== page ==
This got me thinking.
How can we leverage the best from both worlds? Using VM Role as the engine that drives and creates the complexity here, supplemented by SMA and Desired State Configuration to perform the in-guest operations into normal VM templates?
I ran through the scenario with a fellow MVP, Stanislav Zhelyazkov and he nodded and agreed. “-This seems to be the right thing to do moving forward, you have my blessing” he said.
This is where it all makes sense. To combine the beauty of VM Roles, DSC and SMA to achieve the following scenario:
1) A tenant logs on to the tenant portal. The subscription includes the VM Cloud resource provider where the cloud administrator has added one or more VM Roles.
2) The VM Role Gallery shows these VM Roles and provides the tenant with instructions on how to model and deploy the application.
3) The tenant provides some input during the VM Role wizard and the VM Role deployment starts
4) In the background, a parent runbook (SMA) that is linked to the event in the portal kicks in, and based on the VM Role the tenant chose, it will invoke the correct child runbook.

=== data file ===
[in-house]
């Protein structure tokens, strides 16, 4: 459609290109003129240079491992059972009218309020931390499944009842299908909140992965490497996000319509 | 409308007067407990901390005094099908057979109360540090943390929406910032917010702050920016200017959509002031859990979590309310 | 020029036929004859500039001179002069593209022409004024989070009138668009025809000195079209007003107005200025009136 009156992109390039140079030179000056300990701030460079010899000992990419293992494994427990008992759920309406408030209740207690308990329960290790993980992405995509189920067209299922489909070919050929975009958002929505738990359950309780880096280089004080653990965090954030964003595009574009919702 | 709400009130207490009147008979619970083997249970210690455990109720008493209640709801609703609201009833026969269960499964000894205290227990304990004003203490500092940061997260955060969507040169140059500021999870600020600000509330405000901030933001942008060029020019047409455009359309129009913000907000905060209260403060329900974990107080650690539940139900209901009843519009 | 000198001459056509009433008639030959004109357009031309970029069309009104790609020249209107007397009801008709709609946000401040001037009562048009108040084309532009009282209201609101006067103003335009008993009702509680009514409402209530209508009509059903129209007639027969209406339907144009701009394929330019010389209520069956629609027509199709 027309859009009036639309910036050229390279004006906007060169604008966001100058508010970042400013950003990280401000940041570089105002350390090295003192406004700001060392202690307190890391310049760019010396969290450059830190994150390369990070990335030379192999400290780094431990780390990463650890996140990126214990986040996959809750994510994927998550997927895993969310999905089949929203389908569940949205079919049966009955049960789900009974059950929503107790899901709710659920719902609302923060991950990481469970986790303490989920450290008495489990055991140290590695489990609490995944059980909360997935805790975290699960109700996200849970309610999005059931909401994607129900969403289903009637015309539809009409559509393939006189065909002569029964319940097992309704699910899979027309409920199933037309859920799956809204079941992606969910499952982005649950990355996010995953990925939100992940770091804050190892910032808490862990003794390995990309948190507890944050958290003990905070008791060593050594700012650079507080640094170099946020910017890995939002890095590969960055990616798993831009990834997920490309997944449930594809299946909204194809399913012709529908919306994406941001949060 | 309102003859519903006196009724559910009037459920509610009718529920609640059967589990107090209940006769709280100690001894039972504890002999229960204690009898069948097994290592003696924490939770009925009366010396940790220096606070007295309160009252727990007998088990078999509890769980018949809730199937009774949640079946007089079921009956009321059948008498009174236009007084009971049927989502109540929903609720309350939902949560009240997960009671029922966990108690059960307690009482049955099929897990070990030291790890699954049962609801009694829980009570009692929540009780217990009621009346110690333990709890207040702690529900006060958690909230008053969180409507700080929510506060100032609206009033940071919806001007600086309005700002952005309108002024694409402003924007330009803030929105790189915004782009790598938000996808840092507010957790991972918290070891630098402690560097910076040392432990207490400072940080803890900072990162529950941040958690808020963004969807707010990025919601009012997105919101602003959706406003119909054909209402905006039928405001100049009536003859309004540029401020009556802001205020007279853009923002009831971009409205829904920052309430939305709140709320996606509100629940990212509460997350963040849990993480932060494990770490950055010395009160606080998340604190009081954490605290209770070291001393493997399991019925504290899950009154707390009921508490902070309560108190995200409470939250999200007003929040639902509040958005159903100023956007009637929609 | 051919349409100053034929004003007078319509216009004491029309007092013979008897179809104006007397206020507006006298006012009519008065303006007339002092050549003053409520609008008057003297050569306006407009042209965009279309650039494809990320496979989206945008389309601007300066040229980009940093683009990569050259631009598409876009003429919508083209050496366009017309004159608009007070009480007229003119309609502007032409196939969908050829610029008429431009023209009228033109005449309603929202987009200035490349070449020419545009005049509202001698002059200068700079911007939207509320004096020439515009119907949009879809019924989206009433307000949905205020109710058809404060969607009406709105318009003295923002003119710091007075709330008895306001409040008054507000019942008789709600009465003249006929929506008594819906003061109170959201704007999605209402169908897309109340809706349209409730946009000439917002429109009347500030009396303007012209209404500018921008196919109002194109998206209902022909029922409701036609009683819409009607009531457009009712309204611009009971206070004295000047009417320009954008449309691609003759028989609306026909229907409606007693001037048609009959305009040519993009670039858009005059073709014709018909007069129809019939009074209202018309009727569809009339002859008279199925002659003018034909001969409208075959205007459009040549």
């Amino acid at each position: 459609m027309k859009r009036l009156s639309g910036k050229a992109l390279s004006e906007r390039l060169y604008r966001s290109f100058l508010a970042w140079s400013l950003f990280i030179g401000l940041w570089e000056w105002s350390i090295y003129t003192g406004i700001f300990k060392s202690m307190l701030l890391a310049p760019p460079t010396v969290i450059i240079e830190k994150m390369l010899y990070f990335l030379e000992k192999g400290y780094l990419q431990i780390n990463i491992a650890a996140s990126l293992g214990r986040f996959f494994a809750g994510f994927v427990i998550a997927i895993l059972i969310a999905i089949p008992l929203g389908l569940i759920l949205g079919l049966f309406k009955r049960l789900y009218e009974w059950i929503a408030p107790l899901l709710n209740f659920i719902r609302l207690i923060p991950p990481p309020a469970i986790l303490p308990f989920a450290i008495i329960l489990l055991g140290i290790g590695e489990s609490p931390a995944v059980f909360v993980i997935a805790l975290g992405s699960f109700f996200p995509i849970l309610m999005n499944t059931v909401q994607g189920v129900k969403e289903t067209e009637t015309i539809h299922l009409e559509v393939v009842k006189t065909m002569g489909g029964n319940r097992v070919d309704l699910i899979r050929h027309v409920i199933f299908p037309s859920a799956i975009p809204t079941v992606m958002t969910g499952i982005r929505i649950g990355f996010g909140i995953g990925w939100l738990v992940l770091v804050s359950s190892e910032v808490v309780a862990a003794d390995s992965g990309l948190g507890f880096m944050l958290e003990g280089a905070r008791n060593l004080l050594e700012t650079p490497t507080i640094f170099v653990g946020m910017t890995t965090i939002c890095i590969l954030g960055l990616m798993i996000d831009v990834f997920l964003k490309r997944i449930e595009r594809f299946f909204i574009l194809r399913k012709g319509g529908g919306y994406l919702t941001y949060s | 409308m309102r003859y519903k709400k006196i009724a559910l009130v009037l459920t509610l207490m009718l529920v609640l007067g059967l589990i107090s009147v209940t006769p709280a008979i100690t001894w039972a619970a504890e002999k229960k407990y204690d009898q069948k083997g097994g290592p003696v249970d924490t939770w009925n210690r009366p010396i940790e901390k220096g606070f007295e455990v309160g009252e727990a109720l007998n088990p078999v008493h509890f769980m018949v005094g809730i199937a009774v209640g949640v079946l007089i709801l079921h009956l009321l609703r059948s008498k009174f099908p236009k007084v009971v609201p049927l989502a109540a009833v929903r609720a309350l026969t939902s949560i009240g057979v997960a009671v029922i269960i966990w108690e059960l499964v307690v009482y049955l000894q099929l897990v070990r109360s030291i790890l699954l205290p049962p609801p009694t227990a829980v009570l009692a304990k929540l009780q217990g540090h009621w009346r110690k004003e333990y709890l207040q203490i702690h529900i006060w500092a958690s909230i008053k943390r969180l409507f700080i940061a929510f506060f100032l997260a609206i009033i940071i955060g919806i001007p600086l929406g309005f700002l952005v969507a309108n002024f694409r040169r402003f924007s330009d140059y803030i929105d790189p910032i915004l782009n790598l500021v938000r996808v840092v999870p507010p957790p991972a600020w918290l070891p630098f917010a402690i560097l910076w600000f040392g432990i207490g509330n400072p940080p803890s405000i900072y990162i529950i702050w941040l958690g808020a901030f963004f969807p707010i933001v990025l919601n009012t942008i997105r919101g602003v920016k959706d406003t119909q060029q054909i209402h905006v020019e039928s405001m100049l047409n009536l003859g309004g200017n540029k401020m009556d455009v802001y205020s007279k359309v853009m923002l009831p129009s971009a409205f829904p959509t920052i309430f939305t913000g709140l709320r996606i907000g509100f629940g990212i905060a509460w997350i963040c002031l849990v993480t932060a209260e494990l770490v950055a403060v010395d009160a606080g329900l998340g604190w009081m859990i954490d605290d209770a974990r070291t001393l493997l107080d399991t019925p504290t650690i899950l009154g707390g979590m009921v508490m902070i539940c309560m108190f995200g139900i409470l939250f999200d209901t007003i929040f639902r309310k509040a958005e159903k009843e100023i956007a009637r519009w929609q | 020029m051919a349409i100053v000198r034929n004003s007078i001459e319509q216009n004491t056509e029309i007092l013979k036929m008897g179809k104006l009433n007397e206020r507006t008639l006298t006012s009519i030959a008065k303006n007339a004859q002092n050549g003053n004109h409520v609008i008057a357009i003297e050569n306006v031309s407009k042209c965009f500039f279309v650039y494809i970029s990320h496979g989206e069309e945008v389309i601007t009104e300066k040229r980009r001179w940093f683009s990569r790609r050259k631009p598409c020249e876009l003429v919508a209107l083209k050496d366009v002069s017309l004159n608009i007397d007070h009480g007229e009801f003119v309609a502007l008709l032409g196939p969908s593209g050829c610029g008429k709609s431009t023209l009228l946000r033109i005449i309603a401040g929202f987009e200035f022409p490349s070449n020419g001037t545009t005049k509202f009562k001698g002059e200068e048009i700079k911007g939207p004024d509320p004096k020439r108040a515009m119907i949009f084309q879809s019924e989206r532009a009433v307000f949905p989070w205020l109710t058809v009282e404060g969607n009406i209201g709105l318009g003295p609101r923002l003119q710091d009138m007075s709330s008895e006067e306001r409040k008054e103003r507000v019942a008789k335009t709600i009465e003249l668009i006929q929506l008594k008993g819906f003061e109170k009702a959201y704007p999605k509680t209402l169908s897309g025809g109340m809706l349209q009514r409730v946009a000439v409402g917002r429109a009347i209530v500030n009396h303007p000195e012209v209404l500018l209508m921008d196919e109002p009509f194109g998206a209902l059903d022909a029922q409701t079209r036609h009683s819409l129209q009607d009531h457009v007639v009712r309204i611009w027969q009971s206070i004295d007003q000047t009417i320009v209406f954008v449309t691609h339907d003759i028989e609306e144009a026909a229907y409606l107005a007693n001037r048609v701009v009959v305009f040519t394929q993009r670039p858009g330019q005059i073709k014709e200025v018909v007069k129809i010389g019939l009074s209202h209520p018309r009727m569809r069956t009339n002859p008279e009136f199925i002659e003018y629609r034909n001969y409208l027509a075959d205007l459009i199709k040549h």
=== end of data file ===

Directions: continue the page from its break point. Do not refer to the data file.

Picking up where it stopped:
5) The child runbook will deploy the (stand-alone) VMs necessary for the application specified in the VM Role, join them to the proper domain (if specified) and automatically add them to the tenant subscription.
6) Once the stand-alone VMs are started, the VM Role resource extension kicks in (which is the DSC configuration, using push) that based on the parameters and inputs from the tenant is able to deploy and model the application entirely.
7) Once the entire operation has completed, the child runbook will clean-up the VM Role and remove it from the subscription
In a nutshell, we have achieved the following with this example:
1) We have successfully been able to deploy and model our applications using the extension available in VM Roles, where we are using Desired State Configuration to handle everything within the guests (instead of normal powershell scripts).
2) We are combining the process in WAP with SMA Runbooks to handle everything outside of the VM Role and the VMs.
3) We are guaranteed a supported life-cycle management of our tenant workloads
Here you can see some screenshots from a VM Role that will deploy Windows Azure Pack on 6 stand-alone VMs, combining DSC and SMA.
In an upcoming blog post, we will start to have a look at the actual code being used, the challenges and workarounds.
I hope that this blog post showed you some interesting things about application modeling with VM Roles, SMA and DSC, and that the times are a-changing compared to what we used to do in this space.